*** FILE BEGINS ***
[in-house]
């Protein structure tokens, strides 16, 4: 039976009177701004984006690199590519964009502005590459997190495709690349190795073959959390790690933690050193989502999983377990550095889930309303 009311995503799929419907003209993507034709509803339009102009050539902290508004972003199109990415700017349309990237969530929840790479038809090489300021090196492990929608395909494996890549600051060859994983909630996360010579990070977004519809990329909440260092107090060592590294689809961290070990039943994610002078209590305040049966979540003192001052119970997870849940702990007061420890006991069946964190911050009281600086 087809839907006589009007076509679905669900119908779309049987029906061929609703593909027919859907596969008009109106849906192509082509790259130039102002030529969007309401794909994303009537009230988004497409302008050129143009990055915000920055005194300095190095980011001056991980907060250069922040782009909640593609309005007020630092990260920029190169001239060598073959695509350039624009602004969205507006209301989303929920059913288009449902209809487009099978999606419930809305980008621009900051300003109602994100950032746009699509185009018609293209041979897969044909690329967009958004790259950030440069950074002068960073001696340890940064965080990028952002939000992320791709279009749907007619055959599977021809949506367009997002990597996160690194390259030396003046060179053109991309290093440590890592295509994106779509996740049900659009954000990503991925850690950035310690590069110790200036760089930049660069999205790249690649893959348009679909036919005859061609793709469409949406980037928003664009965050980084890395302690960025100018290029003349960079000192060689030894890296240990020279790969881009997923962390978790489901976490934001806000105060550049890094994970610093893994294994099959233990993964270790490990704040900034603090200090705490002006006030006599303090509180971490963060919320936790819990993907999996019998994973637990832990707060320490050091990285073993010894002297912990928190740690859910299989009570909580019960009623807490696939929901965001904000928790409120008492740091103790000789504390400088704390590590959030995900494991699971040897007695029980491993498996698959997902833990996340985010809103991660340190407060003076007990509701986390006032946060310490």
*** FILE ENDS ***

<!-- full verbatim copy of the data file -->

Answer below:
[in-house]
């Protein structure tokens, strides 16, 4: 039976009177701004984006690199590519964009502005590459997190495709690349190795073959959390790690933690050193989502999983377990550095889930309303 009311995503799929419907003209993507034709509803339009102009050539902290508004972003199109990415700017349309990237969530929840790479038809090489300021090196492990929608395909494996890549600051060859994983909630996360010579990070977004519809990329909440260092107090060592590294689809961290070990039943994610002078209590305040049966979540003192001052119970997870849940702990007061420890006991069946964190911050009281600086 087809839907006589009007076509679905669900119908779309049987029906061929609703593909027919859907596969008009109106849906192509082509790259130039102002030529969007309401794909994303009537009230988004497409302008050129143009990055915000920055005194300095190095980011001056991980907060250069922040782009909640593609309005007020630092990260920029190169001239060598073959695509350039624009602004969205507006209301989303929920059913288009449902209809487009099978999606419930809305980008621009900051300003109602994100950032746009699509185009018609293209041979897969044909690329967009958004790259950030440069950074002068960073001696340890940064965080990028952002939000992320791709279009749907007619055959599977021809949506367009997002990597996160690194390259030396003046060179053109991309290093440590890592295509994106779509996740049900659009954000990503991925850690950035310690590069110790200036760089930049660069999205790249690649893959348009679909036919005859061609793709469409949406980037928003664009965050980084890395302690960025100018290029003349960079000192060689030894890296240990020279790969881009997923962390978790489901976490934001806000105060550049890094994970610093893994294994099959233990993964270790490990704040900034603090200090705490002006006030006599303090509180971490963060919320936790819990993907999996019998994973637990832990707060320490050091990285073993010894002297912990928190740690859910299989009570909580019960009623807490696939929901965001904000928790409120008492740091103790000789504390400088704390590590959030995900494991699971040897007695029980491993498996698959997902833990996340985010809103991660340190407060003076007990509701986390006032946060310490």